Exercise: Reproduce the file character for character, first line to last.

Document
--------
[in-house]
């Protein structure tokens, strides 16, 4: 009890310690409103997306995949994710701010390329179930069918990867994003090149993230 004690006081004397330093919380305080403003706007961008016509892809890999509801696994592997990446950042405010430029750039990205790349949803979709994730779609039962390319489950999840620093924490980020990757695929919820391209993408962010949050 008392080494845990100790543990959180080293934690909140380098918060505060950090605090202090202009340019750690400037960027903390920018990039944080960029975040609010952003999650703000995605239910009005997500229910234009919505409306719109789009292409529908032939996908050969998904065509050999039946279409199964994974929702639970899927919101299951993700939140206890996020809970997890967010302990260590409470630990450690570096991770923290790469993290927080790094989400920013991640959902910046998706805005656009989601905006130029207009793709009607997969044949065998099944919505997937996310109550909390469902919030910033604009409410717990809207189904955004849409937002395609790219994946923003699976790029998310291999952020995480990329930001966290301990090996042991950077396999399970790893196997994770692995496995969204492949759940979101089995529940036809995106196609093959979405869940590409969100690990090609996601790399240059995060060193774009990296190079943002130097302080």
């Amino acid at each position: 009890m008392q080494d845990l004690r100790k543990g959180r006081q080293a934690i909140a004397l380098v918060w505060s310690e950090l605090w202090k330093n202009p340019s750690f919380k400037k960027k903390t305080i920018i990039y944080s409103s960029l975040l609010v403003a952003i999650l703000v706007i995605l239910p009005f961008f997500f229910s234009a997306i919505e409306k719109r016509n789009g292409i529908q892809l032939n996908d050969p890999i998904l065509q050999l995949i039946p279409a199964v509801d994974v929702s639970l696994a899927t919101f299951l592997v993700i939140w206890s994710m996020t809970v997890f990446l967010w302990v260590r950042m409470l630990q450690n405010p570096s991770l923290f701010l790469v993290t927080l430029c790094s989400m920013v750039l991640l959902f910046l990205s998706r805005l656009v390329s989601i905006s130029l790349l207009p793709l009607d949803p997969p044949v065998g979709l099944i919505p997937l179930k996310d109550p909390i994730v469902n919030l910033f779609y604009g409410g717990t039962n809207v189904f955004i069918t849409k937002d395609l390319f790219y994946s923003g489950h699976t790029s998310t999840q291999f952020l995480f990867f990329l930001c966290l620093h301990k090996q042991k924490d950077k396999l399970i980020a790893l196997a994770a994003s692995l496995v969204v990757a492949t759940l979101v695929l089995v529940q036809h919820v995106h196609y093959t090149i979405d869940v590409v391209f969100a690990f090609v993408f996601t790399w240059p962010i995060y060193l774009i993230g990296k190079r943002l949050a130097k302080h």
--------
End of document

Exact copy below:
[in-house]
């Protein structure tokens, strides 16, 4: 009890310690409103997306995949994710701010390329179930069918990867994003090149993230 004690006081004397330093919380305080403003706007961008016509892809890999509801696994592997990446950042405010430029750039990205790349949803979709994730779609039962390319489950999840620093924490980020990757695929919820391209993408962010949050 008392080494845990100790543990959180080293934690909140380098918060505060950090605090202090202009340019750690400037960027903390920018990039944080960029975040609010952003999650703000995605239910009005997500229910234009919505409306719109789009292409529908032939996908050969998904065509050999039946279409199964994974929702639970899927919101299951993700939140206890996020809970997890967010302990260590409470630990450690570096991770923290790469993290927080790094989400920013991640959902910046998706805005656009989601905006130029207009793709009607997969044949065998099944919505997937996310109550909390469902919030910033604009409410717990809207189904955004849409937002395609790219994946923003699976790029998310291999952020995480990329930001966290301990090996042991950077396999399970790893196997994770692995496995969204492949759940979101089995529940036809995106196609093959979405869940590409969100690990090609996601790399240059995060060193774009990296190079943002130097302080």
């Amino acid at each position: 009890m008392q080494d845990l004690r100790k543990g959180r006081q080293a934690i909140a004397l380098v918060w505060s310690e950090l605090w202090k330093n202009p340019s750690f919380k400037k960027k903390t305080i920018i990039y944080s409103s960029l975040l609010v403003a952003i999650l703000v706007i995605l239910p009005f961008f997500f229910s234009a997306i919505e409306k719109r016509n789009g292409i529908q892809l032939n996908d050969p890999i998904l065509q050999l995949i039946p279409a199964v509801d994974v929702s639970l696994a899927t919101f299951l592997v993700i939140w206890s994710m996020t809970v997890f990446l967010w302990v260590r950042m409470l630990q450690n405010p570096s991770l923290f701010l790469v993290t927080l430029c790094s989400m920013v750039l991640l959902f910046l990205s998706r805005l656009v390329s989601i905006s130029l790349l207009p793709l009607d949803p997969p044949v065998g979709l099944i919505p997937l179930k996310d109550p909390i994730v469902n919030l910033f779609y604009g409410g717990t039962n809207v189904f955004i069918t849409k937002d395609l390319f790219y994946s923003g489950h699976t790029s998310t999840q291999f952020l995480f990867f990329l930001c966290l620093h301990k090996q042991k924490d950077k396999l399970i980020a790893l196997a994770a994003s692995l496995v969204v990757a492949t759940l979101v695929l089995v529940q036809h919820v995106h196609y093959t090149i979405d869940v590409v391209f969100a690990f090609v993408f996601t790399w240059p962010i995060y060193l774009i993230g990296k190079r943002l949050a130097k302080h």